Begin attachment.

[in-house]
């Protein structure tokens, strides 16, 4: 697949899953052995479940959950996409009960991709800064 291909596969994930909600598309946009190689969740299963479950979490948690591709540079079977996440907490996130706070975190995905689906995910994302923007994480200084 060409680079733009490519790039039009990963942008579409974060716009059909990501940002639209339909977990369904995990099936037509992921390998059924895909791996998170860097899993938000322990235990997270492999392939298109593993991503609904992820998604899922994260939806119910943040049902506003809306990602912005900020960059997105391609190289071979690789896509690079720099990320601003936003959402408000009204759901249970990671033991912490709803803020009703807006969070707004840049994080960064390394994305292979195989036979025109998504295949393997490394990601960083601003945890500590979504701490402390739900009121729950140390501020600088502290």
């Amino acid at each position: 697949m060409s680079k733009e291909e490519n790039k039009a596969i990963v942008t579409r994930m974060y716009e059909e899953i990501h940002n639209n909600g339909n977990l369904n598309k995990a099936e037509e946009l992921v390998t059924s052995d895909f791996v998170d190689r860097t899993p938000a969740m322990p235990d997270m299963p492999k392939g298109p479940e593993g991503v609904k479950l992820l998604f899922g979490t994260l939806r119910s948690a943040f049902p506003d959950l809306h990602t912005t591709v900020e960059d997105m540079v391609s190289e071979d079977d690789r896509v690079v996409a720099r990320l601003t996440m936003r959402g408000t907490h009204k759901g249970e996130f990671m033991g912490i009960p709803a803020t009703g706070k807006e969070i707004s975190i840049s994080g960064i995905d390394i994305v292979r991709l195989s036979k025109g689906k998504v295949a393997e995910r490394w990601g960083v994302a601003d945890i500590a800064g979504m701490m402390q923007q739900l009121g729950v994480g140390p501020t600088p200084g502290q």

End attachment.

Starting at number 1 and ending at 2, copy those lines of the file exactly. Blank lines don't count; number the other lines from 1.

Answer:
[in-house]
């Protein structure tokens, strides 16, 4: 697949899953052995479940959950996409009960991709800064 291909596969994930909600598309946009190689969740299963479950979490948690591709540079079977996440907490996130706070975190995905689906995910994302923007994480200084 060409680079733009490519790039039009990963942008579409974060716009059909990501940002639209339909977990369904995990099936037509992921390998059924895909791996998170860097899993938000322990235990997270492999392939298109593993991503609904992820998604899922994260939806119910943040049902506003809306990602912005900020960059997105391609190289071979690789896509690079720099990320601003936003959402408000009204759901249970990671033991912490709803803020009703807006969070707004840049994080960064390394994305292979195989036979025109998504295949393997490394990601960083601003945890500590979504701490402390739900009121729950140390501020600088502290």